However, in order to understand the background to the accusations and subsequent trial we need to go back a little further. A series of extraordinary incidents preceded the events that led up to the arrest of the accused. In September 1710, Mrs Anne Haltridge, widow of the Rev. John Haltridge, late Presbyterian minister at Island Magee was staying in the house of her son of the same address.  It was reported that every night she suffered great annoyance from invisible objects that threw stones and sods of turf at her bed. The curtains around her bed opened on their own, pillows were pulled from under her head by unseen hands and the bedclothes were pulled from the bed. Although a thorough search was made of the room nothing was discovered to account for these disturbances. She requested she be moved to another room as she was afraid to remain in that room on her own.

We now move forward to December 11th 1710, surprisingly Mrs Haltridge is still there.  Sitting by the kitchen fire at twilight she is joined by a little boy who sits beside her. He looks as if he is around eleven or twelve years of age, with short black hair, an old hat upon his head, he is wrapped in an old blanket that trails behind him and he wears an old torn vest.  He keeps his face hidden by the blanket.  Mrs Haltridge asked him if he is hungry, where he came from, who he is and so on but to no avail.  Instead of answering her he jumps up, dances around the kitchen, out the door and disappears into the nearby cowshed.  Mrs Haltridge sends the servants to search for him but they can find no trace of him. However, when they return to the house the boy is stood beside them.  Each time they try to catch him they fail. Eventually the boy vanishes and they are not troubled by him again until February 1711.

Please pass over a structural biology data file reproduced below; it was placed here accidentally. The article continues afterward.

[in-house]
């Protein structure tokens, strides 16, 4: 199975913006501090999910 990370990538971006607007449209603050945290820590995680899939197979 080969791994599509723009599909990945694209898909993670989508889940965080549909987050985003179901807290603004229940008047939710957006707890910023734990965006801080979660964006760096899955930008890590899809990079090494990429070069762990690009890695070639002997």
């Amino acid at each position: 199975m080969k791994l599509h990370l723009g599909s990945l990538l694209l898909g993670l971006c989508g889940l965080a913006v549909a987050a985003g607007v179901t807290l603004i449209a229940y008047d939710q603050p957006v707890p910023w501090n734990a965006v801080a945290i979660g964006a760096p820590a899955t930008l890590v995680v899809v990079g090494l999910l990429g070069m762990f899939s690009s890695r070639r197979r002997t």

On the 11th February 1711, Mrs Haltridge, (yes, she is still there), is sat reading her book. She puts the book down for a moment, nobody but her is in the room.  She reaches for her book only to find it missing. The following day the apparition of the young boy reappeared, breaking a window he thrust in his hand with the missing book in it. He told a servant girl that was standing there that he had taken the book and that her mistress would never see it again.  When she asked him if he could read it he replied that he could, and that the devil had taught him. He further stated that within a few days a corpse would leave the house but he refused to name it.

Mr Robert Sinclair, the Presbyterian minister, and two of his elders came to the house and stayed there with the distressed family, spending much of their time in prayer.  Mrs Haltridge went to bed as usual in the haunted room but got very little rest and around midnight a scream was heard.  Mr Sinclair rushed to her room asking what had happened; Mrs Haltridge said she felt as if she had been stabbed in her back with a sharp knife.  Next morning she left the haunted room and went to another but the pain in her back persisted and by the end of the week, on the 22nd February, she died.